Tamron’s recent trends regarding MFD (minimum focus distance) hold true here, as the lens sports two different MFDs for wide (0.15m/5.9″) and telephoto (0.99m/39″).  You can get to about 0.50x magnification on the wide end (1:2 macro) and 0.25x on the telephoto end.  As is often the case with these arrangements, I don’t find the figure on the wide end particularly useful, however, as you have to get to within 5mm (0.2″) of your subject to achieve that magnification, which is near impossible even with macro lights because the lens is almost touching the subject.  Distortion and field curvature is also exaggerated that close, leaving only a small “sweet spot” where focus is achieved.  Here’s how close you get to your subject at that focus distance along with the resulting image:

That’s using bright lights close by to help.  So, while the telephoto  magnification figure is lower, achieving the result will be much simpler in the field and probably much more satisfying in the process.  The end result at 300mm is quite good:

Minimum focus distance will scale between these two extremes as you go throughout the zoom range.  

One useful application for that very close focus distance at 18mm will be for video, however, as it means that you basically will never hit a point in your shot where the lens can’t autofocus.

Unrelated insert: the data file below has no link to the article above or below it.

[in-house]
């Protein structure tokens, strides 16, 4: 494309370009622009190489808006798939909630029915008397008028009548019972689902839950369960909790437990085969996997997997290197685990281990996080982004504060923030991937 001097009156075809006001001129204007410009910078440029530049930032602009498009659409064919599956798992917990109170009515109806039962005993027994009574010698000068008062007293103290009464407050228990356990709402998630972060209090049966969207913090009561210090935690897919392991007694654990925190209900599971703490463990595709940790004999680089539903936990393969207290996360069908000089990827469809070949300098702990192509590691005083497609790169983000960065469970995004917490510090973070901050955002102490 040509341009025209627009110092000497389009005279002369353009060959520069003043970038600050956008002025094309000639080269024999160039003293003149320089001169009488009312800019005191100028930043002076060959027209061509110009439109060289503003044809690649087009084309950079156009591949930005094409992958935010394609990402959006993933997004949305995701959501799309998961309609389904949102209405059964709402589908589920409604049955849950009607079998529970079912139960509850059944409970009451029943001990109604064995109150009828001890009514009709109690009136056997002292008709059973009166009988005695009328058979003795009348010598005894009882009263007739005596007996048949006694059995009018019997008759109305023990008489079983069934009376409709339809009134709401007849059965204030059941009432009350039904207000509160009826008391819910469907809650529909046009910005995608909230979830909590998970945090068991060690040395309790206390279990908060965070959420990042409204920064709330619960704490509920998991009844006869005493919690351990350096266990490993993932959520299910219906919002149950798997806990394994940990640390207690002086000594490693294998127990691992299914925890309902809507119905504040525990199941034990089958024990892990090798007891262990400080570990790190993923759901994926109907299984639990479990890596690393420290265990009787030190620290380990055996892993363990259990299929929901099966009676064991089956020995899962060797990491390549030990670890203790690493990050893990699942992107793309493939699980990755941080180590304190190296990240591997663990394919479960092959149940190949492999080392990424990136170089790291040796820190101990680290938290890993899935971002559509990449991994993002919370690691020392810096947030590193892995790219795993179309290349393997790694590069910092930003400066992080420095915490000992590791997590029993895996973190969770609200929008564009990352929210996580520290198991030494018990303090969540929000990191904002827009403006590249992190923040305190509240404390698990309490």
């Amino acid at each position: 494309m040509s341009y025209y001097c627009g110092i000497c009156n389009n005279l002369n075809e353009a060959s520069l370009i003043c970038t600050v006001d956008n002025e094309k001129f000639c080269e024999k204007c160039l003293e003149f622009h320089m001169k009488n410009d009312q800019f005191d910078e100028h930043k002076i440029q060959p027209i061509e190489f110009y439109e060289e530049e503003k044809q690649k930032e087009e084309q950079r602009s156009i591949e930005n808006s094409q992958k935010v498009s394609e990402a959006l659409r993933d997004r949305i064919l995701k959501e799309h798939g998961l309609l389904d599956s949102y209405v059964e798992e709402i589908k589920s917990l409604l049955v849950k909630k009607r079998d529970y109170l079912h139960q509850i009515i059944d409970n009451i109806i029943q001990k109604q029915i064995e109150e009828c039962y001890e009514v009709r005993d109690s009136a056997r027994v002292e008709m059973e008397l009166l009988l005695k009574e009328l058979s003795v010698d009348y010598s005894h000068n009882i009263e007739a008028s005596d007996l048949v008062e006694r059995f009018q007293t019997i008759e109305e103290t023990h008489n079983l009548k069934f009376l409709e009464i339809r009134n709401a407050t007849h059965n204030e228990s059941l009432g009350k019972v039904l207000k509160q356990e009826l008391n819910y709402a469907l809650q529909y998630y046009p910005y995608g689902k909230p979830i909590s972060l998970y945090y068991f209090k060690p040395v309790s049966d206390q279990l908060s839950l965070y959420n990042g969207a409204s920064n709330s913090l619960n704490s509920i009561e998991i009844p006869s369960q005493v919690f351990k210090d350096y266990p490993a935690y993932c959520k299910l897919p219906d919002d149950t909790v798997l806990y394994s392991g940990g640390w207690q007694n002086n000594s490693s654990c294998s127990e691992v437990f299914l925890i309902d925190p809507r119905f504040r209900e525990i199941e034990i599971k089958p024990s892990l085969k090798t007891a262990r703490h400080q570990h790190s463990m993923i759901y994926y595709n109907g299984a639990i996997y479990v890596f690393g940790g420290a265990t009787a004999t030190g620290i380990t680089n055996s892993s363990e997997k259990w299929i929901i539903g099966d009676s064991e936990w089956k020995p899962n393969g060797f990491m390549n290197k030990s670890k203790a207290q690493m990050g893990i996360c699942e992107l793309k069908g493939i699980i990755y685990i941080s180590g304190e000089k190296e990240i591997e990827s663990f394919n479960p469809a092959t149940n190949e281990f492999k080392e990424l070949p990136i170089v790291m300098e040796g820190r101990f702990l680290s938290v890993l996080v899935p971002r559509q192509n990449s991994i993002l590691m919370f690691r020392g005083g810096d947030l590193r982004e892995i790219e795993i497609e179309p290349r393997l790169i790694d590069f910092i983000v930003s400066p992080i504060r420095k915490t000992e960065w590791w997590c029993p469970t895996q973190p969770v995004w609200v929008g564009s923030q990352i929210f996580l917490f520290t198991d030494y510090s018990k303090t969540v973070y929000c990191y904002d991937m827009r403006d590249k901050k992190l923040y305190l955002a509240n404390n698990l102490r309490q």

Tamron has seven rounded blades in the aperture iris, and they claim that the aperture iris will stay circular for two stops down from maximum aperture.  I find there are fewer opportunities to put this to the test when you have a maximum aperture of 6.3 on the telephoto end of things, but here’s a look at an aperture series at F3.5, F5.6, and F8:

You can see a couple of things.  First, the geometry isn’t too bad.  There is some deformation near the edge of the frame, but is still reasonably round.  A circular shape is maintained okay through F5.6, though you can definitely start to see the aperture blades by F8.  Bokeh highlights are fairly clean for this type of lens, which helps contribute to fairly decent performance for defocused areas.

So, while the B061 does lack some bells and whistles, it is a nicely made lens that has some good things where it matters.  The lens handles well, and, while I would like to have the AF/MF switch and On/Off for the VC, I won’t complain too much because A) I’ve come to expect this level of features from Tamron and B) what is here is nicely executed.

B061 Focus and Video Performance

As noted in my introduction, I was actually surprised to see Tamron give this lens what I consider to be their premier focus motor, the Voice-coil eXtreme-torque Drive (VXD), which is a high end linear focus motor.

I’ve seen this focus motor only on a couple of more premium lenses (the 70-180mm F2.8 VXD and the 150-500mm VXD).  Both of these were telephoto lenses that benefited from increase torque in the more demanding telephoto range.  It makes sense, though, as a frequent issue with superzoom lenses is that they focus fairly quickly on the wide end but slow down noticeably at the telephoto end.  Tamron has avoided that by giving the lens a high-torque focus motor, but in doing so also showed that they were serious about the performance of this lens…serious enough to put expensive parts in it!